On February 17, 2015, the Supreme Court of Ohio ruled that certain oil and gas-related ordinances of the city of Munroe Falls are preempted by state law. State ex rel. Morrison v. Beck Energy Corp., 2015-Ohio-485 (Read the opinion here). In this case, Beck Energy obtained a permit from the Ohio Department of Natural Resources (“ODNR”) to drill an oil and gas well within the city of Munroe Falls. Beck Energy, however, did not comply with Munroe Falls’ ordinances specifically regulating oil and gas drilling, including requiring a local zoning certificate (which included a one-year waiting period before drilling could begin), fees, performance bonds, and a public hearing. The City sought and was granted an injuction by the trial court. Beck Energy appealed on the basis that the local ordinances were in conflict with the state statutory scheme set forth in R.C. 1509, which granted ODNR the “sole and exclusive authority to regulate the permitting, location, and spacing of oil and gas wells and production operations.” After the 9th District Court of Appeals held that the City’s ordinances conflicted with state law and ODNR had exclusive jurisdiction, the issue before the Ohio Supreme Court was whether Munroe Falls’ ordinances were a valid exercise of the City’s power under the Home Rule Amendment to the Ohio Constitution.
Under “Home Rule”, municipalities have authority “to exercise all powers of local self-government and to adopt and enforce within their limits such local police, sanitary and other similar regulations, as are not in conflict with general laws.” While a municipality’s police power is broad, a municipal ordinance cannot conflict with “general laws” of the state. To determine whether there was a conflict between Munroe Falls’ ordinances and R.C. 1509, the Ohio Supreme Court applied a three-step conflict analysis to determine whether: (1) the ordinance is an exercise of the police power; (2) the state statute is a general law; and (3) the ordinance conflicts with the statute. The Court concluded that the ordinances were an exercise of police power and that R.C. 1509.02 was a general law. As to whether there was an actual conflict, the Court determined that the ordinances prohibited oil and gas drilling without local approval. But, state law specifically allows for the drilling of a well if a permit is issued by ODNR. Further, R.C. 1509.02 explicitly reserves for the state, to the exclusion of local governments, the right to regulate “all aspects” of oil and gas operations. In the end, the Ohio Supreme Court held that the Home Rule Amendment to the Ohio Constitution does not allow a municipality to “discriminate against, unfairly impede, or obstruct oil and gas activities and production operations that the state has permitted under R.C. Chapter 1509.” As such, Munroe Falls’ oil and gas related-ordinances were in conflict and, therefore, preempted by state law.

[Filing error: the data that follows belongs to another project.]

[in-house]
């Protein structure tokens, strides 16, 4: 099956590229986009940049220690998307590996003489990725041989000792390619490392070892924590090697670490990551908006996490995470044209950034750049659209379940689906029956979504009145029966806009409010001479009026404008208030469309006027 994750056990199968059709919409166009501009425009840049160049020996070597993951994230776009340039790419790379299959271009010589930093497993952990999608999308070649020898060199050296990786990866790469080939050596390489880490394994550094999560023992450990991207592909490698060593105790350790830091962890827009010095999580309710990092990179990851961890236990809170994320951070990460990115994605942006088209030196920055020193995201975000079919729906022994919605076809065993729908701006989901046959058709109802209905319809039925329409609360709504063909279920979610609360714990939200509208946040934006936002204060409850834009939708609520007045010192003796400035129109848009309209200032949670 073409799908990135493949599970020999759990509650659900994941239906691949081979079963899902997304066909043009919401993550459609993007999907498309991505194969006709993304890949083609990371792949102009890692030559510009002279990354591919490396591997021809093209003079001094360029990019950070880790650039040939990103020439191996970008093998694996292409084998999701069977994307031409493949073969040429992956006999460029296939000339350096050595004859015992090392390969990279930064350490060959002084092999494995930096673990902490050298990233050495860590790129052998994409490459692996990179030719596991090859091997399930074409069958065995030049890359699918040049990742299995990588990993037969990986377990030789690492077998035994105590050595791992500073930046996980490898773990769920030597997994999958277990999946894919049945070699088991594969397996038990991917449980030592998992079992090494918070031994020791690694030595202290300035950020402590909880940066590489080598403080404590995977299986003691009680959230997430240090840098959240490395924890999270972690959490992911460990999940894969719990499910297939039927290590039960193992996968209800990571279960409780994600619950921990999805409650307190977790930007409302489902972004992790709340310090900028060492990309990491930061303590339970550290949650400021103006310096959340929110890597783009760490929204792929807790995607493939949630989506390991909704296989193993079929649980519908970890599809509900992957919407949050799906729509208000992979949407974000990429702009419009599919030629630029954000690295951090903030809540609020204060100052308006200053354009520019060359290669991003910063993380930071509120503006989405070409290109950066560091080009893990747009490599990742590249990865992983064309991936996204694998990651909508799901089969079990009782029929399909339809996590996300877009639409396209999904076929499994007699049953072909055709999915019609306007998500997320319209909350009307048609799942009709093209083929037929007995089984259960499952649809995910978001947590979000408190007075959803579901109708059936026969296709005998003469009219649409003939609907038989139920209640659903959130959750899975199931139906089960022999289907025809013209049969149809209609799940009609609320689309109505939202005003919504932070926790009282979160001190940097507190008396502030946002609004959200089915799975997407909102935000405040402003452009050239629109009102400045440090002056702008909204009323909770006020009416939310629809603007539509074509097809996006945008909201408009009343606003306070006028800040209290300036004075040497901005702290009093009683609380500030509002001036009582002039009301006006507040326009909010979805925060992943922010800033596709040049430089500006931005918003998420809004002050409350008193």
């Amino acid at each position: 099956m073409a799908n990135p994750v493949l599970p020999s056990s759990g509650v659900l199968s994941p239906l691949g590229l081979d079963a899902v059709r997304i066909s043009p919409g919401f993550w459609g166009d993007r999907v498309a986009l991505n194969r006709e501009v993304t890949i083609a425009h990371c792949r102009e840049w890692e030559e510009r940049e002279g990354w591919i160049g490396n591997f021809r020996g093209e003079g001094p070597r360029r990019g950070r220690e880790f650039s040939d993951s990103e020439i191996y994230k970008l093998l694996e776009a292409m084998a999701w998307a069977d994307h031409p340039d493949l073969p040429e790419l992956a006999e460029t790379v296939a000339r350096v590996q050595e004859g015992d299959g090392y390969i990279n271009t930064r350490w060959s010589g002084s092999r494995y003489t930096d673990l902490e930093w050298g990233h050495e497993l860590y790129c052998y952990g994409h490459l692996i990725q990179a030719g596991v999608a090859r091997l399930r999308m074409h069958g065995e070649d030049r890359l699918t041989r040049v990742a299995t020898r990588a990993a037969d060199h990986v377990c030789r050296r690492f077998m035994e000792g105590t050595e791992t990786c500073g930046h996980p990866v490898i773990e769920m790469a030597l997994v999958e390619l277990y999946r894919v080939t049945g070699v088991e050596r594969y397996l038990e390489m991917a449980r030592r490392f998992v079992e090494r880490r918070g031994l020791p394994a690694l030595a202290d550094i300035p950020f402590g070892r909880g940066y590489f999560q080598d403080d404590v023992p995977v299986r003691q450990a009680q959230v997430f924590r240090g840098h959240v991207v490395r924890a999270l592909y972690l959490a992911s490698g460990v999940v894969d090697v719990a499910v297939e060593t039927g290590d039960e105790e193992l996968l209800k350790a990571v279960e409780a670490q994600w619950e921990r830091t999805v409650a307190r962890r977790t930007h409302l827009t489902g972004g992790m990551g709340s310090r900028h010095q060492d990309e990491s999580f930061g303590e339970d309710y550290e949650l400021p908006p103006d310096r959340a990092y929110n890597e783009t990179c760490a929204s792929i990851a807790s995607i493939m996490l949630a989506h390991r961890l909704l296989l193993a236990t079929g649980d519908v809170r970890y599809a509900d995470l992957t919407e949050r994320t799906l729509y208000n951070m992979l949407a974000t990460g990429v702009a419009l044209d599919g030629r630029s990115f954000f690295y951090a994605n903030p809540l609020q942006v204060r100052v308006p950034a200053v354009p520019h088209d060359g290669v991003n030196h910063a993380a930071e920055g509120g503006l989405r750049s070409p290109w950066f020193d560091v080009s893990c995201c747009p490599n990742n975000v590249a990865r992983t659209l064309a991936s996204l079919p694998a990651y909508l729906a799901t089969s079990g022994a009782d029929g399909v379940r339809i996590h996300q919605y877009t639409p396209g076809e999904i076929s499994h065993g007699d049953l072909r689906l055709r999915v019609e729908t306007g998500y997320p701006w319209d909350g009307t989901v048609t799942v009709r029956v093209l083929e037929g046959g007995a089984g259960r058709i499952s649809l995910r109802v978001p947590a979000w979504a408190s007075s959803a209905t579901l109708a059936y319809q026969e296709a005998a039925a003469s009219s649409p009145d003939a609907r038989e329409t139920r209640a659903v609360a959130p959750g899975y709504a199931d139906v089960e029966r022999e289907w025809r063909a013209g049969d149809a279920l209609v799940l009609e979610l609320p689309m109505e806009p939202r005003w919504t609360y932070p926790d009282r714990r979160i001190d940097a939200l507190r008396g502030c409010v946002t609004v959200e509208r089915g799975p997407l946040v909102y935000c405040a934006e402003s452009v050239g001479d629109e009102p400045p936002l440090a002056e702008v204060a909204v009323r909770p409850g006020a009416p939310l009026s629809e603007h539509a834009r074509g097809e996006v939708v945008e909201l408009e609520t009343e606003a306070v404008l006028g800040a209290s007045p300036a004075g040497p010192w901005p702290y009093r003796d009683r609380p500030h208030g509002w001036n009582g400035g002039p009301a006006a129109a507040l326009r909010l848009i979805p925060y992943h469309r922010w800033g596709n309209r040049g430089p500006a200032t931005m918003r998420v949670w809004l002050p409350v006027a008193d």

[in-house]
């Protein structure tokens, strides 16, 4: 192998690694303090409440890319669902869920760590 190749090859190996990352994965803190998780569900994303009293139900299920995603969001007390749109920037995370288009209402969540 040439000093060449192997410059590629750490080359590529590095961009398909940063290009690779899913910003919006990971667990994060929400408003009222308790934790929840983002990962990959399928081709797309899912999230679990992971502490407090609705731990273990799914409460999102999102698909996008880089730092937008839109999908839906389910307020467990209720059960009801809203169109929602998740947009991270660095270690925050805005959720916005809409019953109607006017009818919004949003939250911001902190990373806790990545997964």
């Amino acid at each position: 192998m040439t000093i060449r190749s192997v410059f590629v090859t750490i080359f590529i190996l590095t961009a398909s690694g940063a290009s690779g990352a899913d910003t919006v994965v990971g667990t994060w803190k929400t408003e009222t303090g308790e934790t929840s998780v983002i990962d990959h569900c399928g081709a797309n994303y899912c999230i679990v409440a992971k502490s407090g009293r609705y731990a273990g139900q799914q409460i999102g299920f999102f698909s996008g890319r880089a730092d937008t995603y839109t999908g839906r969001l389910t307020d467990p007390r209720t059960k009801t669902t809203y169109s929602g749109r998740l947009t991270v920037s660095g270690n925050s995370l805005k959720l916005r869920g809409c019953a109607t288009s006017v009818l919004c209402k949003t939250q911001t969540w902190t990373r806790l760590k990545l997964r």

Significantly, the Court limited its holding to the ordinances at issue in this case, and as such, was not as sweeping as recent decisions by the high courts of New York and Pennsylvania. Additionally, the Court potentially allowed room for a future challenge by municipalities to regulate oil and gas within its borders by using its zoning powers under the Home Rule Amendment. Justice O’Donnell in his concurring opinion explains that “[n]othing in R.C. Chapter 1509 expressly addresses zoning or requires ODNR to regulate the location of oil and gas wells to ensure compatibility with local land use, preserve property values, effectuate a municipality’s long-term plan for development, or uphold any of the other traditional goals of zoning.” Consequently, while this decision was a win for state regulators and oil and gas production companies, the battle between local and state regulation of oil and gas will likely continue both in Ohio and nationally.